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Week in Review
Week of January 16, 2017

On a recent trip home to his native country Lebanon for Christmas, Msgr. Simon Kassas, First Secretary of the Holy See Mission to the UN, was able to visit Christian communities in Aleppo, Syria and assess the wreckage of many churches destroyed in the six-year conflict.

Q: Monsignor, you were in Aleppo during your visit home to Lebanon over the Christmas season. How did the visit come about?
The question of refugees and the question of the presence of Christians in the Middle East is very important to me.  I don’t just follow the issue at the Security Council, but it is very close to my heart.  I come from a region of war and instability. When I was 5 years old, my village was attacked and I had to move to another city so I experienced similar suffering. When I visited my family in Lebanon for the holiday, I wanted to also visit my brothers and sisters in Aleppo.
 
Q: How are the people handling the situation of the bombardment?
The Christians suffer so much, but they live in hope and faith. They are attached to their country and their presence in Syria as Christians. But they have lost a lot. Can you imagine the way they lived before? The economic situation for the Christians before the conflict was not bad. They had good education, strong communities and businesses, but now they have lost everything. Families have seen their houses destroyed. They have no work and children cannot go to school. Before, whole village would meet at the church every Sunday and celebrate Mass, but now the churches have been destroyed. As you know, the war has created instability, but learning how to live in this instability is a big challenge. Many people left at the beginning of the war. The ones who stayed do not know if they can continue life there or not.


Q: What specific needs do the Christians in Syria have?
The big concern is how truly to help Christian in the Middle East. If it continues like this, in several years there will be no Christians in the Middle East. This is a big concern for me, especially since they are among the first communities of Christians. You see the image of the Gospel in them. They live the same faith as the first Christians. They preserve the same tradition. The churches need to be reconstructed to preserve this unique tradition in the Middle East. They need a safe place to practice their faith. Right now, the local Church needs support to build the churches and tend to the material needs of the Christians. The pastors and religious communities there have remained with their people and are to helping take care of them. It is like the image in the Gospel of the Good Shepherd with his flock.  And I see it with all the local Church communities: Maronite, Melkite, Armenian and Orthodox. Aleppo is really a center of ecumenism.
 
Q: What are the humanitarian needs of the Syrians?
They need money to survive, especially since many cannot work. They also need education. And another step is the physical presence of volunteers on the ground. They don’t need only UN workers and Caritas, but they need lay people to be with them and share their experience, to encourage them through solidarity. As the Astana talks on Syria start next week, we need to prepare to help the Christians by tending to their material needs and sending groups to work with them on the ground.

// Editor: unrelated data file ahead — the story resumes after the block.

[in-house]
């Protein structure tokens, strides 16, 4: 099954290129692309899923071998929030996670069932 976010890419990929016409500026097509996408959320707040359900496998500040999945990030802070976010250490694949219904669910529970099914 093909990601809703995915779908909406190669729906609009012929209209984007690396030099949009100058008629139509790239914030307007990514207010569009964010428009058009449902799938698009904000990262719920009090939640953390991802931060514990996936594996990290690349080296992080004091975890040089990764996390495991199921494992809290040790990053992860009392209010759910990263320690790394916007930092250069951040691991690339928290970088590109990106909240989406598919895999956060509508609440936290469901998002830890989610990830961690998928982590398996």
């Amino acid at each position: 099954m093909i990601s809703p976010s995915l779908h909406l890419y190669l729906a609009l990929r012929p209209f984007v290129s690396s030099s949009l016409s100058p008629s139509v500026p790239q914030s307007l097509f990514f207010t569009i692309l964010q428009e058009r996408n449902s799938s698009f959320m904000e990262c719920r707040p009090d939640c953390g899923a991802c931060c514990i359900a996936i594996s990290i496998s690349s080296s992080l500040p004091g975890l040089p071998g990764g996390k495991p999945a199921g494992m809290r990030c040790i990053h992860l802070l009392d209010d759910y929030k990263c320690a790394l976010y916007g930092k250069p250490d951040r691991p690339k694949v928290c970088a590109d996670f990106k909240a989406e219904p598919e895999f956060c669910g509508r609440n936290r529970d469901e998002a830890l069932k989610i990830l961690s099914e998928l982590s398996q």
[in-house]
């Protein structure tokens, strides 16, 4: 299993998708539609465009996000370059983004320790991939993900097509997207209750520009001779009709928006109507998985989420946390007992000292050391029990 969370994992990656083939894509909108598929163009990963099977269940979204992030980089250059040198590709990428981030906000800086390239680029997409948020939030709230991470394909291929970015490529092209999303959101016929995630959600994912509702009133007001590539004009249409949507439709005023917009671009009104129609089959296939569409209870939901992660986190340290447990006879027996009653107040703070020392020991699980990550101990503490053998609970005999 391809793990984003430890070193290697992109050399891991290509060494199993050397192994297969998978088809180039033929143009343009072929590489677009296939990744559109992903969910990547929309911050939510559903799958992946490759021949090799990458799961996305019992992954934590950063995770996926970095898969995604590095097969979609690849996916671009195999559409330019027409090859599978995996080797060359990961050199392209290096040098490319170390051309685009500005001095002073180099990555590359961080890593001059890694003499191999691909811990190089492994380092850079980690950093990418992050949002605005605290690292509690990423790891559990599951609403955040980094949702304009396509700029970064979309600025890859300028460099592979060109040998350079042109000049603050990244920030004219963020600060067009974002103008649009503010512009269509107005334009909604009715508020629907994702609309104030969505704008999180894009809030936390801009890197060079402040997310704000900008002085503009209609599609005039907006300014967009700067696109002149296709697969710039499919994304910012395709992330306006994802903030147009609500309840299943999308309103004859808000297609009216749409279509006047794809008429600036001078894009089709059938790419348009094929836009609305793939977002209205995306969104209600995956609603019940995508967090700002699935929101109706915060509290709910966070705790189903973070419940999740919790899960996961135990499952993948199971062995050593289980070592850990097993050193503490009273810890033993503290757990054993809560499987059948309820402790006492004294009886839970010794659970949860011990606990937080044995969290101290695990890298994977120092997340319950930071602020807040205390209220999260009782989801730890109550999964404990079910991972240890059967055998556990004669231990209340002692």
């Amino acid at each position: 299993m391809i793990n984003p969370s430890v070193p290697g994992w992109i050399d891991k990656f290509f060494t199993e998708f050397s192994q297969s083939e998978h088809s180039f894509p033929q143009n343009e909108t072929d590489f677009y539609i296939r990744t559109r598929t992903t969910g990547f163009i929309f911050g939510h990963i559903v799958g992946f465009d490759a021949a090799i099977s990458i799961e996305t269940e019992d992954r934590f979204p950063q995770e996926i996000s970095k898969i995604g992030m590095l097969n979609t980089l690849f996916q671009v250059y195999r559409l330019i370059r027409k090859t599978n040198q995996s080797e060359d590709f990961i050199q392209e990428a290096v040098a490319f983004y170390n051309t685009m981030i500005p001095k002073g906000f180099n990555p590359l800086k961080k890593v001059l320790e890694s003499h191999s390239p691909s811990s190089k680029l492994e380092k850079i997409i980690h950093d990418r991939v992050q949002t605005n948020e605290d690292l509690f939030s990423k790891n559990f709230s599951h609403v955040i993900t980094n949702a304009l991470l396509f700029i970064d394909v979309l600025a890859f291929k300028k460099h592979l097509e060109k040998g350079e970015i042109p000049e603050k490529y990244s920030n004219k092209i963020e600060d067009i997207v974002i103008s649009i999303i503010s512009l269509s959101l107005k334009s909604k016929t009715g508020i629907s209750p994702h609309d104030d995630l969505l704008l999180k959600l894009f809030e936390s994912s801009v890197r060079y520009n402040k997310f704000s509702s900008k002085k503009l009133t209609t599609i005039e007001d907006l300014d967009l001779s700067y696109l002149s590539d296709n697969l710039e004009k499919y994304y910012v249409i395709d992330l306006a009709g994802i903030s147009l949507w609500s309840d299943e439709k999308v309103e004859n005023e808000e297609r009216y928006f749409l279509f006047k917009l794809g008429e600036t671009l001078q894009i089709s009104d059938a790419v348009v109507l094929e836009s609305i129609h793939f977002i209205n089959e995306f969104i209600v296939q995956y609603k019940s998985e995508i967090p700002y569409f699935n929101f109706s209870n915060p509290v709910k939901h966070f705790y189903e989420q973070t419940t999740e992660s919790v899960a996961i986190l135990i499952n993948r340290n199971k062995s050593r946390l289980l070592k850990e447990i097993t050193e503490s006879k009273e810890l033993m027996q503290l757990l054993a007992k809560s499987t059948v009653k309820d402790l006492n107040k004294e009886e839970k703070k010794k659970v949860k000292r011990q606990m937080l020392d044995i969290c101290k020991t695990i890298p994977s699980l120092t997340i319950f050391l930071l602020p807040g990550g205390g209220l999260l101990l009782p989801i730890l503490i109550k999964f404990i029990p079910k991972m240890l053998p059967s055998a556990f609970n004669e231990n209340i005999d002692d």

Q: How would you summarize the position of Pope Francis and the Holy See about the ongoing crisis in Syria?
For this we can look to the letter of Pope Francis to Bashar al-Assad, delivered by the Apostolic Nuncio to Damascus, Cardinal Zenari. In his letter, His Holiness stressed the dignity of the person. He underlined the need for the regime and all other parties to respect International Humanitarian Law: that whoever the person is, whether they are Muslim or Christian, their human dignity needs to be respected.  Pope Francis is suffering so much seeing this population, the first communities of Christians, suffer so much in this situation. For this reason, we see Pope Francis giving a lot of attention to the Middle East. This is where Christianity began, and if it ceases to exist there, what will happen to it in the West?
 
Q: What message do the Syrians want the world to hear?
They have had enough. Six years of war is enough. They are tired and they are suffering. It's also time to think about a new Syria. The International Community has a big duty and responsibility to help rebuild a new and stable Syria. People need peace. This peace must rest on the following pillars: respect for human life and for religious freedom, meaning the freedom to worship and to live according to the moral teachings of one’s religion; commitment to ensuring what each person requires for a dignified life, and to build the rule of law and justice.

An altar at the Maronite Church of Our Lady stands amiid rubble and debris from the bombardment in the city of Hamideyi, Aleppo.

The Mar Assia Al-Hakim Syriac Catholic Church, built in Aleppo in 1500 AD was destroyed in the conflict on September 16, 2012.